HC Deb 04 August 1862 vol 168 cc1199-204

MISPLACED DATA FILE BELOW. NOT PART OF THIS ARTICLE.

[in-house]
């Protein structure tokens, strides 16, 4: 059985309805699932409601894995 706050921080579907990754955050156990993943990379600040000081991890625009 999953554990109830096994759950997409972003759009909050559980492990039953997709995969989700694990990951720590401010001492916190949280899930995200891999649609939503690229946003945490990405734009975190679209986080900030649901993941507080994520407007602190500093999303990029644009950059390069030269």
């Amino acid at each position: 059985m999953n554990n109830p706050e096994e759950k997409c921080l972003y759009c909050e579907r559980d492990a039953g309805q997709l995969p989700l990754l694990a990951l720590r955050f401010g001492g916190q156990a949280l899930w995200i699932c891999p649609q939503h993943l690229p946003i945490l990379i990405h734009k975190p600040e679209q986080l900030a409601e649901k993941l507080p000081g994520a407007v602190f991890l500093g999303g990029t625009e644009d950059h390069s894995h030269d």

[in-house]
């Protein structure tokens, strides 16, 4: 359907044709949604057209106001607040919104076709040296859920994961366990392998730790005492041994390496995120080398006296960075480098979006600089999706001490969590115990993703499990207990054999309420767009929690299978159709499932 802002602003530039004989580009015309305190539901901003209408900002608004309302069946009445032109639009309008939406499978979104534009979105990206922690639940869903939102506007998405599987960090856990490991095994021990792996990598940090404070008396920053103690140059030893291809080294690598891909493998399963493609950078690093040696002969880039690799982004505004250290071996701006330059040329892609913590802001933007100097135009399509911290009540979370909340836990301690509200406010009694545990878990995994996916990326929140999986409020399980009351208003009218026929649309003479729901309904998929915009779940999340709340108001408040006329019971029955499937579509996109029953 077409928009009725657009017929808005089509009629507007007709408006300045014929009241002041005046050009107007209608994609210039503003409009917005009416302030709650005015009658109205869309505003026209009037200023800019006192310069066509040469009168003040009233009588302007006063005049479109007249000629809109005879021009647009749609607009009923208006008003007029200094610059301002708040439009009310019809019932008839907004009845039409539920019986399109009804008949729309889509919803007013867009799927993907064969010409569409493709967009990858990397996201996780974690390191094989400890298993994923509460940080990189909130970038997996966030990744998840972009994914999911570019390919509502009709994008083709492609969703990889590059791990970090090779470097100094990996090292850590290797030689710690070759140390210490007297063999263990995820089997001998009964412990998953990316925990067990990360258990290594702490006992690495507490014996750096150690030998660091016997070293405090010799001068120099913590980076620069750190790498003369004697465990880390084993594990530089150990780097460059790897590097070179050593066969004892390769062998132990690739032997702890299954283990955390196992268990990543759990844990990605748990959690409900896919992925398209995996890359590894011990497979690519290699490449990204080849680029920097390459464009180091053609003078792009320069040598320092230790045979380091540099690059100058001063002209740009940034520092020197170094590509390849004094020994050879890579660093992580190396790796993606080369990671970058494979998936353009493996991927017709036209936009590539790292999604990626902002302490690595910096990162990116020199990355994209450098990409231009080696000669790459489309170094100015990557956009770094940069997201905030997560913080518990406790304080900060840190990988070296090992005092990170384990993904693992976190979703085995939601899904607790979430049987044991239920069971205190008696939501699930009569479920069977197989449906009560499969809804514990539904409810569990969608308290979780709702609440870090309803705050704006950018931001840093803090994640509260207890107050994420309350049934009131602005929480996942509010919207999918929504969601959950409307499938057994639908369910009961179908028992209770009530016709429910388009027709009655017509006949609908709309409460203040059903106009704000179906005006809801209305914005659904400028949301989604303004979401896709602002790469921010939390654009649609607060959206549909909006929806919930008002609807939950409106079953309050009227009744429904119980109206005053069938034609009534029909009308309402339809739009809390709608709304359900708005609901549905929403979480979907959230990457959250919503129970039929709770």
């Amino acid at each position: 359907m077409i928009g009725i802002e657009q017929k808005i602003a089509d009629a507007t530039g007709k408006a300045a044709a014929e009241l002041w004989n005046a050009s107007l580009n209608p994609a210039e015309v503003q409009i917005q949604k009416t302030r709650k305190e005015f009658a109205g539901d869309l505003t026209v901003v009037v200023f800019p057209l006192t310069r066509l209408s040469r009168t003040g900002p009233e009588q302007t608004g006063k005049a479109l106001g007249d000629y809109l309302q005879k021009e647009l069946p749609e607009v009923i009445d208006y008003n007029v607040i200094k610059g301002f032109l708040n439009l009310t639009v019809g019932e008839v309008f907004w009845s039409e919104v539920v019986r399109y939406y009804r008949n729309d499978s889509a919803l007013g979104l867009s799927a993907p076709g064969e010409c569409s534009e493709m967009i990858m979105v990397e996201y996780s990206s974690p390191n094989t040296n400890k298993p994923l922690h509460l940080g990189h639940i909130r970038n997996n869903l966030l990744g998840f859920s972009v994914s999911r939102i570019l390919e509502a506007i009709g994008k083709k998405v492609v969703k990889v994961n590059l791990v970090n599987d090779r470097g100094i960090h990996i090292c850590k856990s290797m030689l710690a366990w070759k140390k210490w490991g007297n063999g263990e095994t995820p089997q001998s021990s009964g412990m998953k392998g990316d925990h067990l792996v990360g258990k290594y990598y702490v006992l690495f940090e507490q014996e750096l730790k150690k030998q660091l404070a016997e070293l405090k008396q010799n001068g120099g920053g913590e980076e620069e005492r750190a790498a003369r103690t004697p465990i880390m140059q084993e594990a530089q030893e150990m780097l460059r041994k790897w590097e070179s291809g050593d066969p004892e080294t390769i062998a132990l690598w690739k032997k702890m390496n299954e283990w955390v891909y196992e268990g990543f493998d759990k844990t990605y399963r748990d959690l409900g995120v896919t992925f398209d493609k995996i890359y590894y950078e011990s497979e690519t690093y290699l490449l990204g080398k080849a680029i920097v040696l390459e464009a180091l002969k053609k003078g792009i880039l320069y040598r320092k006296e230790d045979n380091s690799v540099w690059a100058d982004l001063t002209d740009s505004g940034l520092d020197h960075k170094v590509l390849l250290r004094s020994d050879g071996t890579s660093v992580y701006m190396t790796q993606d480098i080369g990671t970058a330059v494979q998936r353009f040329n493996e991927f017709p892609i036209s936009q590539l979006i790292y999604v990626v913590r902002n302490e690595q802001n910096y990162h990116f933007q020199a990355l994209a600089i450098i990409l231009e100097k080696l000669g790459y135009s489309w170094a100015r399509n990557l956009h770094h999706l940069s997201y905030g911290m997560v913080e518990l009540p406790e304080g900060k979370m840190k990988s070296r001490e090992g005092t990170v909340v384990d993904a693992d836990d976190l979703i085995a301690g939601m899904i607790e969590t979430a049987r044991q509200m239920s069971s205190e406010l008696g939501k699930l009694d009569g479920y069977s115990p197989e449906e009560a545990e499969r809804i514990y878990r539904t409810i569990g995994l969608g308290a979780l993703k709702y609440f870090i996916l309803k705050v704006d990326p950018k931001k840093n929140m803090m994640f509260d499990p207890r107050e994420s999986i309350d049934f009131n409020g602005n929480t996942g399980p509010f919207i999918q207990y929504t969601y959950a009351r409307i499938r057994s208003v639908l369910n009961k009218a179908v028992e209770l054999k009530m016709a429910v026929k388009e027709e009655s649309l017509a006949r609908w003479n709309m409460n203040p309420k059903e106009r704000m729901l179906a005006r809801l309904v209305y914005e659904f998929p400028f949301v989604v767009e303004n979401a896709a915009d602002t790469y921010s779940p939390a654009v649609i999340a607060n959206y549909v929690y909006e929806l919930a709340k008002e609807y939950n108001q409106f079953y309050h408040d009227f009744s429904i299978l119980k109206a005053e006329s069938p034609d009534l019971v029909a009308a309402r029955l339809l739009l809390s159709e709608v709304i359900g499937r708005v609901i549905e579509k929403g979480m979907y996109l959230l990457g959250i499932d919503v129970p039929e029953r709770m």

said, he wished to ask a Question of the noble Lord upon a matter which he brought under the attention of the House at the same period last year. He believed that upon the last day of the last Session he asked whether the Government intended to take any steps to remedy the extraordinary contradictions in the marriage law of different parts of the kingdom. A recent case exhibited not only a different state of the law, but a different mode of judicature. He referred, of course, to the recent decision by the Lord Ordinary in the Yelverton Marriage Case. The Lord Ordinary of Scotland gave a decision at variance with the direct verdict of an Irish jury, composed one half of Protestants, and the other half of Catholics. The Lord Ordinary did not examine witnesses; but, having before him a mass of depositions, he ventured, upon that written evidence, to give an opinion upon a question of fact directly opposite to that at which twelve Irish gentlemen had previously arrived. He might also add, that the witnesses at the trial were examined and cross examined before the jury, and that such was the effect of the cross-examination of some of the witnesses, that the counsel who called them refrained from adverting to their evidence, so completely had it been destroyed; yet the same evidence was referred to by Lord Ardmillan, who did not see the witnesses. It was an extremely unfortunate state of the law, that in any part of the United Kingdom two adult persons—not children—should be able to come into a place of public worship, kneel down at the altar of God, make solemn vows upon such a solemn subject as matrimony (the man placing a ring upon her finger, and declaring that he would take the woman to be his lawful wife, and the woman declaring that she would take the man to be her lawful husband), and that such a ceremony should be called in question—not set aside—by the decision of a Scotch judge. He maintained that the law was eminently defective, and that the system of jurisprudence was likewise defective, and he asked the Government what steps they would take with regard to such a state of things. He saw present a right hon. and learned Gentleman who was well acquainted with Irish law, and also with this particular case, and he would like to know what was his opinion upon a case in which the majority of his country men took a most lively interest.